The University of Oxford is ranked top in the world for medicine (Times Higher World Rankings) and its Medical Sciences Division is one of the largest biomedical research centres in Europe.
Oxford’s medical research is devoted to identifying the causes of disease, improving diagnosis and prevention, and developing effective treatments and cures. Diseases where millions of lives can be saved - such as cancer, stroke, malaria and HIV - are of particular interest. Oxford also has world-leading research programmes in heart disease, musculoskeletal disorders such as arthritis and osteoporosis, and neurological disorders such as Alzheimer’s and Parkinson’s.
The University’s world-renowned global health programme is a leader in the fight against infectious diseases (such as malaria, HIV/AIDS, tuberculosis and avian flu) and other prevalent diseases (such as cancer, stroke, heart disease and diabetes). Key to its success is a long-standing network of dedicated Wellcome Trust-funded research units in Asia (Thailand, Laos and Vietnam) and Kenya, and work at the MRC Unit in The Gambia.
‘Translational medicine’ - taking discoveries from the laboratory right through to treatments for patients - is a significant focus of medical research at Oxford. This ‘bench to bedside’ approach is aided by fruitful links with NHS organisations. This expertise was recently recognised in the funding of a multi-million-pound Biomedical Research Centre for such translational research, a partnership between the Oxford Radcliffe Hospitals Trust and Oxford University.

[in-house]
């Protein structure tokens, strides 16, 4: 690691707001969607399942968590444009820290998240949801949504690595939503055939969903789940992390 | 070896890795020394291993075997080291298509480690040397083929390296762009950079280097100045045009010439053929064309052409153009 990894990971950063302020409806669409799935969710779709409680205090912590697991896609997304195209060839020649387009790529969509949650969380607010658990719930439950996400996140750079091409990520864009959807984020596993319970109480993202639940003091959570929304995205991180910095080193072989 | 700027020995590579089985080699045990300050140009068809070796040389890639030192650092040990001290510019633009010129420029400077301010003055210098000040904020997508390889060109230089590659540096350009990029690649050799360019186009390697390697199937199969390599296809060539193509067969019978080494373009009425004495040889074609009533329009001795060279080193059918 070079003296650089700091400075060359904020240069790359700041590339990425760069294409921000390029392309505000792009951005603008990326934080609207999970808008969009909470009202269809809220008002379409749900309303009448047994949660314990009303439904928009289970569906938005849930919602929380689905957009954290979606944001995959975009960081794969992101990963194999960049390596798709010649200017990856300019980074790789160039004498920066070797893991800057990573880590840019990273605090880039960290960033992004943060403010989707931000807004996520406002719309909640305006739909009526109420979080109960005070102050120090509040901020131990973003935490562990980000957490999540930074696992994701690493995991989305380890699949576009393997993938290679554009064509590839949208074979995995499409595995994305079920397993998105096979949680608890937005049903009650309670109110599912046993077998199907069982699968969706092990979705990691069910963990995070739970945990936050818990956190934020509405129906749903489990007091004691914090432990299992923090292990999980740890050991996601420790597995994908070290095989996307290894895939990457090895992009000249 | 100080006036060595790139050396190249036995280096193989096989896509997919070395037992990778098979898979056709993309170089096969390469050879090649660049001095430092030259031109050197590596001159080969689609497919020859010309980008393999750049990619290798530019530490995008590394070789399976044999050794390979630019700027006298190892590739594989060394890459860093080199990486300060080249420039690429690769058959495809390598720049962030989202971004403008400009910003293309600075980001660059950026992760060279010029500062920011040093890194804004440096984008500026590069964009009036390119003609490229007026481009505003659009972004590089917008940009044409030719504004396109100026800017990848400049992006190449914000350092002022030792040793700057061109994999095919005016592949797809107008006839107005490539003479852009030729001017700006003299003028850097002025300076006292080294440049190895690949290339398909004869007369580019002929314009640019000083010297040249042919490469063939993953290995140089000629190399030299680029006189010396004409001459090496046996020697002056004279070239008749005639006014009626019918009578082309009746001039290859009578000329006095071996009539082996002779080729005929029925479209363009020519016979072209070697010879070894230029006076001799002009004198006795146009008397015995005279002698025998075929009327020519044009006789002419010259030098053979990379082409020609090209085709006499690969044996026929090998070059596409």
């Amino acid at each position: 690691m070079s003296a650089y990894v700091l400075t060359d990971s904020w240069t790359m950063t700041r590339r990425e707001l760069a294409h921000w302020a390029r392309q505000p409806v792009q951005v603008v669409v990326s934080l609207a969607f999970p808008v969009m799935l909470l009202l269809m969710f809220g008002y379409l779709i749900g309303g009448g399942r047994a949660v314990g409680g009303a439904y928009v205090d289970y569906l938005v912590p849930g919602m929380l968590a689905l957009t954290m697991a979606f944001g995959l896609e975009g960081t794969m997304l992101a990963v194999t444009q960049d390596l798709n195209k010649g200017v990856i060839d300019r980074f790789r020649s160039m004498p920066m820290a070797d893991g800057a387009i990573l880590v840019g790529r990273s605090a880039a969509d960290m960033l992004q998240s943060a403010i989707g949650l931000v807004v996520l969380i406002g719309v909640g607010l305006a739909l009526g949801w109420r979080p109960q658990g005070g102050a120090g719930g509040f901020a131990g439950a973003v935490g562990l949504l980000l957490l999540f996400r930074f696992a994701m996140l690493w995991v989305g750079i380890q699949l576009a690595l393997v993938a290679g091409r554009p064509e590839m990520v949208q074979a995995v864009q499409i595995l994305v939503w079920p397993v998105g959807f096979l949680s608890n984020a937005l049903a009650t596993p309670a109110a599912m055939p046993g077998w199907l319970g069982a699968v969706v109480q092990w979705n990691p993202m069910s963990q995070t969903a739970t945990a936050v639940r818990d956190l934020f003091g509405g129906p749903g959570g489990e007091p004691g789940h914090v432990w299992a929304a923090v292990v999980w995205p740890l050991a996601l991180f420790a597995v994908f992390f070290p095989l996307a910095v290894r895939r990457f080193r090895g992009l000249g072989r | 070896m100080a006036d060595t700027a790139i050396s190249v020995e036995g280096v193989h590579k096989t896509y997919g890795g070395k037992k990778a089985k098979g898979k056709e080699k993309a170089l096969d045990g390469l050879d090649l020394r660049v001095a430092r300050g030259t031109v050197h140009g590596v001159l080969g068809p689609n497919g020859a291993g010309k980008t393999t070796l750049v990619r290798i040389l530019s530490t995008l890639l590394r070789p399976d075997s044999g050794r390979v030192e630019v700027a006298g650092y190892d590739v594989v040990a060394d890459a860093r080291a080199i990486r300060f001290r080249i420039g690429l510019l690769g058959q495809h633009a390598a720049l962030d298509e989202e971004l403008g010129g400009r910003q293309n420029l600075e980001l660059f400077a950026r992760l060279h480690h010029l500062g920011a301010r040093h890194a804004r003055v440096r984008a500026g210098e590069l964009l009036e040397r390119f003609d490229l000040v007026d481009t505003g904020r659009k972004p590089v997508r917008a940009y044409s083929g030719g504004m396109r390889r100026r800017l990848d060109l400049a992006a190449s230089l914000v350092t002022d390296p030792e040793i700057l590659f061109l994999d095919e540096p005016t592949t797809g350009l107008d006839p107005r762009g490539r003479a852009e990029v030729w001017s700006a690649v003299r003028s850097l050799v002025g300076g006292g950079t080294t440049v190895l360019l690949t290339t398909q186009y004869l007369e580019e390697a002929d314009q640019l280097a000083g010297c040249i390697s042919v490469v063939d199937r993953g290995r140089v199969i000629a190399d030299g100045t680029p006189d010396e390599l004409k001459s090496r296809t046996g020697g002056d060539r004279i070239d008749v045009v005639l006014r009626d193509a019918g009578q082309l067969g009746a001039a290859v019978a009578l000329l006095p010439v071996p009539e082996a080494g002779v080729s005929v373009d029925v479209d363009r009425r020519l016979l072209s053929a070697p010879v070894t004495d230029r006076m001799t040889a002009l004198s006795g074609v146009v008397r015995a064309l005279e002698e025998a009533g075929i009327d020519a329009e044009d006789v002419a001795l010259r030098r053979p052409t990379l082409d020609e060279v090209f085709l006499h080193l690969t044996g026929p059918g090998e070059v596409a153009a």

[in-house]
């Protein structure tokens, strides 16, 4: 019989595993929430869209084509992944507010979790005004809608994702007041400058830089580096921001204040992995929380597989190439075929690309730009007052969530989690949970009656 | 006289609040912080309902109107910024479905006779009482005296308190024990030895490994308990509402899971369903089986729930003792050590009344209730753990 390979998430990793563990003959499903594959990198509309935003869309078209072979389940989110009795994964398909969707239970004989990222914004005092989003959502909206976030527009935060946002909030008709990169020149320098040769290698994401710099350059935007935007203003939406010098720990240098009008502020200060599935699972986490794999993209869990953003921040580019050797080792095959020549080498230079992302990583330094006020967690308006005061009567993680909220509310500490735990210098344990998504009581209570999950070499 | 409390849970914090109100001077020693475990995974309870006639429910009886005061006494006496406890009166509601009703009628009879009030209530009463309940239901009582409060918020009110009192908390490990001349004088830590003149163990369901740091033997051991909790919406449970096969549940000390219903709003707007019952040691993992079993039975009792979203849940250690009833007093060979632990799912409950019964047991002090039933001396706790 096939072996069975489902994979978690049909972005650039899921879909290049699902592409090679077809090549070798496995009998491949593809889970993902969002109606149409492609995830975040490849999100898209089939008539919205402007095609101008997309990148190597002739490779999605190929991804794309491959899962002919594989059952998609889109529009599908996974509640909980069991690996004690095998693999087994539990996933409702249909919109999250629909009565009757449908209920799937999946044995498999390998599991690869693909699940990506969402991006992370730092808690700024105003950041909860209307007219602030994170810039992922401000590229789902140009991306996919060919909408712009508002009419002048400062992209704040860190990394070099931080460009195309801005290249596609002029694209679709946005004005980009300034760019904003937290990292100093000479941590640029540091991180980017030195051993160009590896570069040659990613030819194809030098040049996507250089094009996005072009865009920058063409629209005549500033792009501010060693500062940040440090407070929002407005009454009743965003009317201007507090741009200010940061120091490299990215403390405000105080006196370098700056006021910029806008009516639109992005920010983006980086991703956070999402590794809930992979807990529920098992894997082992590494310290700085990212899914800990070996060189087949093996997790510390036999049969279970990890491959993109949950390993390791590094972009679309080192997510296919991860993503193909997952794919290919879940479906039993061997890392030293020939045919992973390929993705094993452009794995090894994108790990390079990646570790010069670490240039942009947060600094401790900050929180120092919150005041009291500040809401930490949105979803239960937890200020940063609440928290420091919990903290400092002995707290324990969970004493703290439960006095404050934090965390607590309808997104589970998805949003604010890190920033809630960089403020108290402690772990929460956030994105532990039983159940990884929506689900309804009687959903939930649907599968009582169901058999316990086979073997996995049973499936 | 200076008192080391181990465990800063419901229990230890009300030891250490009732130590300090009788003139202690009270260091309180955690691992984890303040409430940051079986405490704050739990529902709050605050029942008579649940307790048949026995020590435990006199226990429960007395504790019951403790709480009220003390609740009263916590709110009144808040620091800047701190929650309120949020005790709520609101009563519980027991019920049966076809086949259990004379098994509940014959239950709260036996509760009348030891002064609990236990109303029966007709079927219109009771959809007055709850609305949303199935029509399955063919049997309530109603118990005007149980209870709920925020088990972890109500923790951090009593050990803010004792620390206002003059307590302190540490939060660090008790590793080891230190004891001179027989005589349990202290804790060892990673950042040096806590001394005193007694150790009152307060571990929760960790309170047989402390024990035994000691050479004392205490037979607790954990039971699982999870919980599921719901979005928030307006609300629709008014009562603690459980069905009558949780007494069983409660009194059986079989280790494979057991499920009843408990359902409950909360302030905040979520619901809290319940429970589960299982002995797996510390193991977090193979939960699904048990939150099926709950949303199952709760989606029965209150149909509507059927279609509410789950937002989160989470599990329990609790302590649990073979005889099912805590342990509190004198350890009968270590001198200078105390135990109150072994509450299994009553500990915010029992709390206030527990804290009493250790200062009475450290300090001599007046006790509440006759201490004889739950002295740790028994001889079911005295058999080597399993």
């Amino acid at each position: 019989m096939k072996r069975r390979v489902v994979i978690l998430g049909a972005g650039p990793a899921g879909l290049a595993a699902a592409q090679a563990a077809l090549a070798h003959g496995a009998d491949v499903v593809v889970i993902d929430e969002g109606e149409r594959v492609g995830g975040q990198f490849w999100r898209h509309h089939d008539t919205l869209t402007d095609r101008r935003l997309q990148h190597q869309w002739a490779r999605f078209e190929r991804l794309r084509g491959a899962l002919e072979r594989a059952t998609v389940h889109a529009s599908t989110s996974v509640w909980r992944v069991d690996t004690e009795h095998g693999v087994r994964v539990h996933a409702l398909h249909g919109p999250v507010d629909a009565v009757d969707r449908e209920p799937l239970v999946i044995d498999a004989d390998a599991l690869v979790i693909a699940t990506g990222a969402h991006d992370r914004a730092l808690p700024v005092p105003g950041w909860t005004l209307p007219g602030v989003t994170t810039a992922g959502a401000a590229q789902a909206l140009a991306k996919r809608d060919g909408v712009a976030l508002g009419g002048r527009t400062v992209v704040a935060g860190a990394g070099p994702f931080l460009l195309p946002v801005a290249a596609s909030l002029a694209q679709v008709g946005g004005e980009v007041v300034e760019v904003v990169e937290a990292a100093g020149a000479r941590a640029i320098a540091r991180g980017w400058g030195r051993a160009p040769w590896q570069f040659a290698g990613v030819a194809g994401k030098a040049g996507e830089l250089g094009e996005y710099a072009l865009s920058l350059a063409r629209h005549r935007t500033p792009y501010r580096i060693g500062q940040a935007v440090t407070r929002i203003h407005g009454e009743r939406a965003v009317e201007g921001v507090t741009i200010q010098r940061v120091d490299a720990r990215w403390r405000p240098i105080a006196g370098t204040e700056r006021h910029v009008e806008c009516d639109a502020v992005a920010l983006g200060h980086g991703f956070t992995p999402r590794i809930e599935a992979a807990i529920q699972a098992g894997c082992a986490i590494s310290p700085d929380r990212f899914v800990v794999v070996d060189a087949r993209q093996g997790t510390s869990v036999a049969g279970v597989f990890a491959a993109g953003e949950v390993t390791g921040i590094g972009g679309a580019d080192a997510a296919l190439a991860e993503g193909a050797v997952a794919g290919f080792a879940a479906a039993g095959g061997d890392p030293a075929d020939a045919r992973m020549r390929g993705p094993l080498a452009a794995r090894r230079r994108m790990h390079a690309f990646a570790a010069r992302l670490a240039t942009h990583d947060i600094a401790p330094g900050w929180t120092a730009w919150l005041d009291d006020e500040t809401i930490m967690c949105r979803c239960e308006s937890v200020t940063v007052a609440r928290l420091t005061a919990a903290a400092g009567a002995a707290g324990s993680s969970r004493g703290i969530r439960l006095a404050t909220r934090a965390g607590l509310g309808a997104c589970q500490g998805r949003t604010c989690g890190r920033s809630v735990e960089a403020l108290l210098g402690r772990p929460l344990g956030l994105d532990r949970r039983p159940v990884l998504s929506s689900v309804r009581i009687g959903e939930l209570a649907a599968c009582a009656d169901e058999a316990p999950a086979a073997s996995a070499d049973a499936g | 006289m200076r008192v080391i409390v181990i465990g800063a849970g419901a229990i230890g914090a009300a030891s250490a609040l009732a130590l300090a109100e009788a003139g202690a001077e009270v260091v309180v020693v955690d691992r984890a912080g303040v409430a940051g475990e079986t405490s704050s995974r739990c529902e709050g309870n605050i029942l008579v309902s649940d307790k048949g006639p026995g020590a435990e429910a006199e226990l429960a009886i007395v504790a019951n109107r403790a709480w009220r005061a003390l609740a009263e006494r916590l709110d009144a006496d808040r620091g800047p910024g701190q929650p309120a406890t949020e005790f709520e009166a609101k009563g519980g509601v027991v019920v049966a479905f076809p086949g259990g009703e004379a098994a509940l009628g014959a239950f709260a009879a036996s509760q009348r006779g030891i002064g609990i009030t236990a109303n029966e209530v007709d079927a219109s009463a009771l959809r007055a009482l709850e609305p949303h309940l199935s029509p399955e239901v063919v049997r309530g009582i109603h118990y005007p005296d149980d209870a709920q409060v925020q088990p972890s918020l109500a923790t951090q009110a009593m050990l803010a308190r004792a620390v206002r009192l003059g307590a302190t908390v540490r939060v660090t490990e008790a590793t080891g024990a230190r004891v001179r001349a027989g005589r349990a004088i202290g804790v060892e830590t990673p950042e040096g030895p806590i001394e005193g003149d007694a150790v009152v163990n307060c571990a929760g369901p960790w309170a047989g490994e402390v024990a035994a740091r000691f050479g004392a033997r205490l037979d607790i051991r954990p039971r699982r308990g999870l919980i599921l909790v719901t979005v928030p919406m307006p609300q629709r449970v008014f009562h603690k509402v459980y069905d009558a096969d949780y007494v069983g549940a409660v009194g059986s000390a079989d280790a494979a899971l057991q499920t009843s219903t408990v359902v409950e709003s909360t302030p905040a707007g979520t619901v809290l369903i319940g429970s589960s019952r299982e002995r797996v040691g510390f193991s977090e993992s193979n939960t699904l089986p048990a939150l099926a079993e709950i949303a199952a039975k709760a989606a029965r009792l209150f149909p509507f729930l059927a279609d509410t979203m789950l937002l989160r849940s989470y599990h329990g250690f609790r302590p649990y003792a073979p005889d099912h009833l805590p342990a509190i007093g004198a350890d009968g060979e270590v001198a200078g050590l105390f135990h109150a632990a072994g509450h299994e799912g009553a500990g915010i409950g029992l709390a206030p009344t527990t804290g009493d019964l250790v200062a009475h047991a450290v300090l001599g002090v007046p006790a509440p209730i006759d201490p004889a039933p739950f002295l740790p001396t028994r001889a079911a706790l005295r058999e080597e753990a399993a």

Research in the medical sciences at the University falls into seven major themes: 1) cancer; 2) cardiovascular disease; 3) diabetes; 4) infection and immunology; 5) musculoskeletal science; 6) neuroscience; 7) reproduction and development.
Each involves studies at many levels, from genes and molecules to systems and populations, and from basic science to treatment for patients.
Discoveries in molecular biology and genetics are revolutionising the way researchers look at disease and treat individual patients. At the other end of the scale, studies of tens of thousands or hundreds of thousands of people conclusively show the effect of preventative measures and new treatments on ill health and disease.
At these levels and everything in between, work is carried out using an enormous range of approaches such as gene arrays, molecular techniques, cell cultures, tissue samples, computer models, animal studies, and human studies.
The links on the right profile the range and scope of biomedical research at Oxford across the seven research themes. Only a small part of this work involves the use of animals. Animals are only used for a specific and crucial element of research that cannot be conducted in any alternative way. The majority of Oxford’s medical research is carried out using either in vitro techniques or the study of human beings.